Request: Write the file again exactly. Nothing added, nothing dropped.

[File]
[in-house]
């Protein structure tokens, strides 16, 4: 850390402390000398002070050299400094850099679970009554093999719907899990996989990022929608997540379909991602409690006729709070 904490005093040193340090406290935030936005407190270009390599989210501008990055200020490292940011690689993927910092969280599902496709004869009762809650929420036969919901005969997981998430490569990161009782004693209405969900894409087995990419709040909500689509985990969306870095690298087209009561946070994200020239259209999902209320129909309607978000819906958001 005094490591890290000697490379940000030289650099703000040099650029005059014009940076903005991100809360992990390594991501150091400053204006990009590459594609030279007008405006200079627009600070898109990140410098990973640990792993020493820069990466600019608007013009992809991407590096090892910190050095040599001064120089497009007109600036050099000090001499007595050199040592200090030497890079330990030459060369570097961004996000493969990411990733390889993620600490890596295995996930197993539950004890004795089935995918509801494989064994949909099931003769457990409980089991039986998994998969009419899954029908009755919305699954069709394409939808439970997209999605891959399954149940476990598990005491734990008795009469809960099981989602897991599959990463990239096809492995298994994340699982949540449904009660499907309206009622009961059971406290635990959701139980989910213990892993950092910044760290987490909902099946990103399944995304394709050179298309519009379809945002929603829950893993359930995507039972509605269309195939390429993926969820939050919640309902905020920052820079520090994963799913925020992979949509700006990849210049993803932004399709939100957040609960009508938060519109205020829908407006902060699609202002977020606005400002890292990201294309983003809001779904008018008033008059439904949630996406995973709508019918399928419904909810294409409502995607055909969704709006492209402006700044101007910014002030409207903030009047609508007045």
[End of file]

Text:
[in-house]
């Protein structure tokens, strides 16, 4: 850390402390000398002070050299400094850099679970009554093999719907899990996989990022929608997540379909991602409690006729709070 904490005093040193340090406290935030936005407190270009390599989210501008990055200020490292940011690689993927910092969280599902496709004869009762809650929420036969919901005969997981998430490569990161009782004693209405969900894409087995990419709040909500689509985990969306870095690298087209009561946070994200020239259209999902209320129909309607978000819906958001 005094490591890290000697490379940000030289650099703000040099650029005059014009940076903005991100809360992990390594991501150091400053204006990009590459594609030279007008405006200079627009600070898109990140410098990973640990792993020493820069990466600019608007013009992809991407590096090892910190050095040599001064120089497009007109600036050099000090001499007595050199040592200090030497890079330990030459060369570097961004996000493969990411990733390889993620600490890596295995996930197993539950004890004795089935995918509801494989064994949909099931003769457990409980089991039986998994998969009419899954029908009755919305699954069709394409939808439970997209999605891959399954149940476990598990005491734990008795009469809960099981989602897991599959990463990239096809492995298994994340699982949540449904009660499907309206009622009961059971406290635990959701139980989910213990892993950092910044760290987490909902099946990103399944995304394709050179298309519009379809945002929603829950893993359930995507039972509605269309195939390429993926969820939050919640309902905020920052820079520090994963799913925020992979949509700006990849210049993803932004399709939100957040609960009508938060519109205020829908407006902060699609202002977020606005400002890292990201294309983003809001779904008018008033008059439904949630996406995973709508019918399928419904909810294409409502995607055909969704709006492209402006700044101007910014002030409207903030009047609508007045």